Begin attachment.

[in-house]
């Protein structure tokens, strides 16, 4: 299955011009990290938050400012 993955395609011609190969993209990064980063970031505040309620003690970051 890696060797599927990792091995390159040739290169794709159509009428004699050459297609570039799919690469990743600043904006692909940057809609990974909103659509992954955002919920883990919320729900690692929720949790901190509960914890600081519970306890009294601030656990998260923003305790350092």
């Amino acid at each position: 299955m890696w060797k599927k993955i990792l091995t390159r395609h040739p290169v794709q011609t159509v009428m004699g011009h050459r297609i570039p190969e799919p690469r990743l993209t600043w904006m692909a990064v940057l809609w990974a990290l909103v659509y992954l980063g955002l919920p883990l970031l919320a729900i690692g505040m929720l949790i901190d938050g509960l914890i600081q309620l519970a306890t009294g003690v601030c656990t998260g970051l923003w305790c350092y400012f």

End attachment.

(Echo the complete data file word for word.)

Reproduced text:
[in-house]
């Protein structure tokens, strides 16, 4: 299955011009990290938050400012 993955395609011609190969993209990064980063970031505040309620003690970051 890696060797599927990792091995390159040739290169794709159509009428004699050459297609570039799919690469990743600043904006692909940057809609990974909103659509992954955002919920883990919320729900690692929720949790901190509960914890600081519970306890009294601030656990998260923003305790350092």
């Amino acid at each position: 299955m890696w060797k599927k993955i990792l091995t390159r395609h040739p290169v794709q011609t159509v009428m004699g011009h050459r297609i570039p190969e799919p690469r990743l993209t600043w904006m692909a990064v940057l809609w990974a990290l909103v659509y992954l980063g955002l919920p883990l970031l919320a729900i690692g505040m929720l949790i901190d938050g509960l914890i600081q309620l519970a306890t009294g003690v601030c656990t998260g970051l923003w305790c350092y400012f």